Ancient Rocks Reveal How Volcanos Unleashed The Mother of All Extinctions
Over a quarter of a billion years ago, at the close of the Permian, life’s resilience was put to the ultimate test. Nine out of every ten marine species perished – along with nearly three quarters of species on land – in what’s now referred to as The Great Dying.
The smoking gun is an intense period of volcanic activity in what is modern-day Siberia, blasting material into the atmosphere hundreds of thousands of years prior to the ecological catastrophe.
Now chemists have uncovered what looks to be the bullet: traces of a nickel isotope that altered the chemistry of the planet’s oceans, triggering a domino-effect that would ultimately suffocate animals far and wide around the globe.
Building a case on the mother of all extinctions is a forensics exercise on an epic scale. There’s no shortage of evidence, from the litany of fossils to vast plates of igneous rock deposited in a series of cataclysmic eruptions roughly half a billion years ago.
Figuring out the details is where it all gets a little messy. Was it global warming from a surge in greenhouse gases? Ozone-depleting compounds tearing a hole in the atmosphere? Mass poisoning of the oceans?
A significant clue can be found in the geology of Meishan, a prefecture in China’s Zhejiang Province. For decades this compressed strip of rock has served as the marker defining the end of the Permian and the start of the Triassic.
Mixed in among the sediments making up this critical layer of history, along with other similar layers around the world, is an unusual concentration of nickel.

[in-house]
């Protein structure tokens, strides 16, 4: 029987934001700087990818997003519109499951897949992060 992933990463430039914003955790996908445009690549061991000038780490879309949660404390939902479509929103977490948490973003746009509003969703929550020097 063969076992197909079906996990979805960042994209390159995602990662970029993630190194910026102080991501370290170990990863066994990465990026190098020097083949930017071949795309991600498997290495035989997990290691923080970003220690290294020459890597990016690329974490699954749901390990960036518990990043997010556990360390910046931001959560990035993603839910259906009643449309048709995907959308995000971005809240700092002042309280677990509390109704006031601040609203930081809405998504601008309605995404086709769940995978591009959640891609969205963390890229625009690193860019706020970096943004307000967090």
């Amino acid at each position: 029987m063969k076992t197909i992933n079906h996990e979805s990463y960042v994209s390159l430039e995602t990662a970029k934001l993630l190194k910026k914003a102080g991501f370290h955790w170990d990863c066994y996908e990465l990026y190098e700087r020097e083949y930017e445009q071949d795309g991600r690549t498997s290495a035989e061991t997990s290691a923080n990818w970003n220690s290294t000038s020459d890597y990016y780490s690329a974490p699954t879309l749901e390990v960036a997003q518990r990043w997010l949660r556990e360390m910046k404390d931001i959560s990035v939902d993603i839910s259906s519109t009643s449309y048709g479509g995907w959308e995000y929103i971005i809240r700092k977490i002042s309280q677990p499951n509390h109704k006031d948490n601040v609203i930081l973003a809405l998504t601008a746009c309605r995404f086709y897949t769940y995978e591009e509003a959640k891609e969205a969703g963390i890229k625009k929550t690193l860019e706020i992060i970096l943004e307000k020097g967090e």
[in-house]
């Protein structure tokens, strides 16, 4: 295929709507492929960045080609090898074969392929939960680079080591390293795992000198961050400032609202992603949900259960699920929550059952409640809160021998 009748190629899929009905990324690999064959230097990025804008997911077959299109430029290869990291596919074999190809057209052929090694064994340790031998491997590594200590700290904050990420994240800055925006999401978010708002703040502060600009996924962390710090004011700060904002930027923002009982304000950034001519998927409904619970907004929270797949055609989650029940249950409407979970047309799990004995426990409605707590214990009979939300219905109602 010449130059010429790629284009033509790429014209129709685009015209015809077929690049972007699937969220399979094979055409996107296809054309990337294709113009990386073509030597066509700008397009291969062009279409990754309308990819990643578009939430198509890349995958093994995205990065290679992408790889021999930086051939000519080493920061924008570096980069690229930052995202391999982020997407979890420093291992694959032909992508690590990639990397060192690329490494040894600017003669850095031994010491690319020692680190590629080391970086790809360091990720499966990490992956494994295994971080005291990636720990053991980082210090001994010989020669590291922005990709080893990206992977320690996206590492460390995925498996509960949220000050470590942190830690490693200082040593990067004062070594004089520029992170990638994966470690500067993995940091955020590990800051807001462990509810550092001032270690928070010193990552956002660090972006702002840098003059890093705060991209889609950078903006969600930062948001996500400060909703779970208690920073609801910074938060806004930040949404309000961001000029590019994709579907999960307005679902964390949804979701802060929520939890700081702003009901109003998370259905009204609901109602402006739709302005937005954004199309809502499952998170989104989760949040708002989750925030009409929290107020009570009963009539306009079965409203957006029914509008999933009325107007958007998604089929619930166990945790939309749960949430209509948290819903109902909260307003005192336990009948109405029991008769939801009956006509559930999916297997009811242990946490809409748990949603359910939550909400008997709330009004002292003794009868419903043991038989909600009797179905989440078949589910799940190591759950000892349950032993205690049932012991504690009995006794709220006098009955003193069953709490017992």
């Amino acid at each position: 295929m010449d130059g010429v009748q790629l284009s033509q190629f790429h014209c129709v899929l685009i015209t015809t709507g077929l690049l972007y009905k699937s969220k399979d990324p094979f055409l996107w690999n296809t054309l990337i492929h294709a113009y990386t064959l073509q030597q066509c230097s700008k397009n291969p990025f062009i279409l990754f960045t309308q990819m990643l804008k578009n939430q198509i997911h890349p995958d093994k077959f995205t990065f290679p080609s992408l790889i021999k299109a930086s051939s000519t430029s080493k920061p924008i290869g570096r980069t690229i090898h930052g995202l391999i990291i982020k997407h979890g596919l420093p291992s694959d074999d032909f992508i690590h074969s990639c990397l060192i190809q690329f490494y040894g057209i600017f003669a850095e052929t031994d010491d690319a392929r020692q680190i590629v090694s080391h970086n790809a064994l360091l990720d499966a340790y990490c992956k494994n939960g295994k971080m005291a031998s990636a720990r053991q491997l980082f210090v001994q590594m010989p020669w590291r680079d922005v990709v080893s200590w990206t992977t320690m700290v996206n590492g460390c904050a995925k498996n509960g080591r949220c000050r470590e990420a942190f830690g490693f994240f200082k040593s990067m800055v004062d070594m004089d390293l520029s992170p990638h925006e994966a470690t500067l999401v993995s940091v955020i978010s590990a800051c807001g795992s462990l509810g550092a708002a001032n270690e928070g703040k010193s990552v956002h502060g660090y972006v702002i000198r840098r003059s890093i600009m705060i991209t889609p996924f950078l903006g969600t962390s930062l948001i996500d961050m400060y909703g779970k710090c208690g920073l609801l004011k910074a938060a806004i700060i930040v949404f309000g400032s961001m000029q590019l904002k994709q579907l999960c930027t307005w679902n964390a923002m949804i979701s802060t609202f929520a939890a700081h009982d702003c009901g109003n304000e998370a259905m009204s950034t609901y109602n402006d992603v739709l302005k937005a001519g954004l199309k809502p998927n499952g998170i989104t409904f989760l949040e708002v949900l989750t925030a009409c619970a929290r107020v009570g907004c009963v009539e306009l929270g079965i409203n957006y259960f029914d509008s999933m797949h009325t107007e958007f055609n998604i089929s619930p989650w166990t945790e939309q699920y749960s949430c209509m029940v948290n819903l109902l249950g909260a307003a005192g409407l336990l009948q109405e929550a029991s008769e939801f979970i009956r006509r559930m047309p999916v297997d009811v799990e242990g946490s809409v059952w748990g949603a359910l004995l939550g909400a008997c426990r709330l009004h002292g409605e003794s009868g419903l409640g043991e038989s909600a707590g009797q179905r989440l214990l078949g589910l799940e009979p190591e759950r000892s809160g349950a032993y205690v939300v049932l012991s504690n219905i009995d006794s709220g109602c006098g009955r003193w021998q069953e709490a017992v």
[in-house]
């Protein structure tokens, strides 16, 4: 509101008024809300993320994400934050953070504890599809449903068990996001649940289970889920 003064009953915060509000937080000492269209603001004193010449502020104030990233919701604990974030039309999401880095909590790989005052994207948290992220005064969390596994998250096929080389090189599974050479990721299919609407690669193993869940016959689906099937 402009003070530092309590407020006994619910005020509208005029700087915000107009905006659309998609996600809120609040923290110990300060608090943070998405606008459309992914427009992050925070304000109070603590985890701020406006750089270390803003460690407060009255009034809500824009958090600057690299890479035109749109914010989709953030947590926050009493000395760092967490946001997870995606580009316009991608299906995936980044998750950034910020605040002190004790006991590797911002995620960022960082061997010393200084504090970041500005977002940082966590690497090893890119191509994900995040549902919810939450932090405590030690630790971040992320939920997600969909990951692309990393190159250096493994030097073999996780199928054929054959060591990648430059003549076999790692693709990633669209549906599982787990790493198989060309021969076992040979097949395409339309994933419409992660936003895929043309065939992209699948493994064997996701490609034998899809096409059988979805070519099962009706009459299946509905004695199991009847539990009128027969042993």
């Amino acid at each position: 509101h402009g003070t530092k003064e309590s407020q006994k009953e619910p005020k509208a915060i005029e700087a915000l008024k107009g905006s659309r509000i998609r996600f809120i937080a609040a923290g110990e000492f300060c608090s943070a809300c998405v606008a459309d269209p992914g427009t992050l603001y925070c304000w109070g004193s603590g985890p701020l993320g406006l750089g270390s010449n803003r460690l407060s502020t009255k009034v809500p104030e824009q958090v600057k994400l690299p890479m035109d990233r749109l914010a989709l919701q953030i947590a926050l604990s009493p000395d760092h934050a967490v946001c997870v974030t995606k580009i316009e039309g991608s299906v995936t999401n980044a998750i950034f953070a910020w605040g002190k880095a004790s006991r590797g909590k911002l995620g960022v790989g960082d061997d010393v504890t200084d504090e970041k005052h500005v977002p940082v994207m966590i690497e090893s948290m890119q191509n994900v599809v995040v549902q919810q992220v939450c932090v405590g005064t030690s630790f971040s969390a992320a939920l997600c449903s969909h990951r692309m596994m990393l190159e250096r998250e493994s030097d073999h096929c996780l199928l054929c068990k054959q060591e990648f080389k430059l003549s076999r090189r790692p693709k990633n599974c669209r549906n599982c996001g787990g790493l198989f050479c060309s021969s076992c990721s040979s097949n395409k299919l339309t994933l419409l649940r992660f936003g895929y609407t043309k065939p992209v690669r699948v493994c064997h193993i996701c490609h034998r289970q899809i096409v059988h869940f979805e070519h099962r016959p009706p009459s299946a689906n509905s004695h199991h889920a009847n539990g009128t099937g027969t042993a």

“Nickel is an essential trace metal for many organisms, but an increase in nickel abundance would have driven an unusual surge in productivity of methanogens, microorganisms that produce methane gas,” says geochemist Laura Wasylenki from Northern Arizona University.
Aerosols spewed out by volcanoes are certainly one source of the metal, but other, more localized environmental factors would need ruling out before any definitive claims could be made.
Wasylenki and her team analyzed samples of black shale taken from Arctic Canada, representing oxygenated and oxygen-depleted deposits laid down during the end-Permian mass extinction.
Concentrations of a specific isotope of nickel along with the total amount of the element were traced over an extensive period during the extinction, and then compared with the predictions of several explanatory models.
While amounts of the isotope barely changed at the horizon of the extinction event, the total concentration of nickel plummeted, pointing to an uptake of the nutrient by an explosion of nickel-hungry microbes.
Their rapid growth under low oxygen conditions – and belching out of copious amounts of methane – would be bad news all round, not only contributing greenhouse gases, but greedily stripping organic carbon from the environment, feeding a food web that would suck all of the available oxygen from the ocean’s depths.
“Our data provide a direct link between global dispersion of [nickel]-rich aerosols, ocean chemistry changes, and the mass extinction event,” says Wasylenki.
It wasn’t a slow death, either. The changes to ocean chemistry would have taken place over the course of hundreds of thousands of years, a timeline reflected in other studies.
Studying nickel isotopes to better understand fluctuations in chemistry in the deep past is a relatively new tool in the geologist’s box, yet could potentially be used to solve the mystery of other ancient events.
While there’s no such thing as a closed case in science, the story behind one of the most catastrophic events in all of biology is slowly becoming crystal clear.
“Prior to this study, the connection between Siberian Traps flood basalt volcanism, marine anoxia, and mass extinction was rather vague, but now we have evidence of a specific kill mechanism,” says Wasylenki.